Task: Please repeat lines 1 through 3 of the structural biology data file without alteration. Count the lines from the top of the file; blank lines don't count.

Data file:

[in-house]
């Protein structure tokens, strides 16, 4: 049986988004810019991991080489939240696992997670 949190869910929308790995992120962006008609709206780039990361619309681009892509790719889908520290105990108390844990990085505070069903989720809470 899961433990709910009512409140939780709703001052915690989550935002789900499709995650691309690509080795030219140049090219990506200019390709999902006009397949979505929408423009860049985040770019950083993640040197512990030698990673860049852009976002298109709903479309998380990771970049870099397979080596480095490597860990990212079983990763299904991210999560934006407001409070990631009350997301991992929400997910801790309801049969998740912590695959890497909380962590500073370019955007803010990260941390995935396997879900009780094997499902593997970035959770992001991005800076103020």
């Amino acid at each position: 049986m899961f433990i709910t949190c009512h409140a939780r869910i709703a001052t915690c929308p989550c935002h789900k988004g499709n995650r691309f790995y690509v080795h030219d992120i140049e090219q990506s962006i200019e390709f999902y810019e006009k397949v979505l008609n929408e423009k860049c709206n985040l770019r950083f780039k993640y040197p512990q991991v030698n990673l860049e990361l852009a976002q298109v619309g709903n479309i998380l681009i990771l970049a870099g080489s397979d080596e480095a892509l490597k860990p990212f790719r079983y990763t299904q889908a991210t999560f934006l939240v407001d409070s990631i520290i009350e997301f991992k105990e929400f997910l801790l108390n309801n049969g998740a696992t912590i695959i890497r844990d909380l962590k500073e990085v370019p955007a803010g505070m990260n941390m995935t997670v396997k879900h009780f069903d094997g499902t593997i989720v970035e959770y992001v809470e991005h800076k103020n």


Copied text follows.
[in-house]
């Protein structure tokens, strides 16, 4: 049986988004810019991991080489939240696992997670 949190869910929308790995992120962006008609709206780039990361619309681009892509790719889908520290105990108390844990990085505070069903989720809470 899961433990709910009512409140939780709703001052915690989550935002789900499709995650691309690509080795030219140049090219990506200019390709999902006009397949979505929408423009860049985040770019950083993640040197512990030698990673860049852009976002298109709903479309998380990771970049870099397979080596480095490597860990990212079983990763299904991210999560934006407001409070990631009350997301991992929400997910801790309801049969998740912590695959890497909380962590500073370019955007803010990260941390995935396997879900009780094997499902593997970035959770992001991005800076103020």
């Amino acid at each position: 049986m899961f433990i709910t949190c009512h409140a939780r869910i709703a001052t915690c929308p989550c935002h789900k988004g499709n995650r691309f790995y690509v080795h030219d992120i140049e090219q990506s962006i200019e390709f999902y810019e006009k397949v979505l008609n929408e423009k860049c709206n985040l770019r950083f780039k993640y040197p512990q991991v030698n990673l860049e990361l852009a976002q298109v619309g709903n479309i998380l681009i990771l970049a870099g080489s397979d080596e480095a892509l490597k860990p990212f790719r079983y990763t299904q889908a991210t999560f934006l939240v407001d409070s990631i520290i009350e997301f991992k105990e929400f997910l801790l108390n309801n049969g998740a696992t912590i695959i890497r844990d909380l962590k500073e990085v370019p955007a803010g505070m990260n941390m995935t997670v396997k879900h009780f069903d094997g499902t593997i989720v970035e959770y992001v809470e991005h800076k103020n």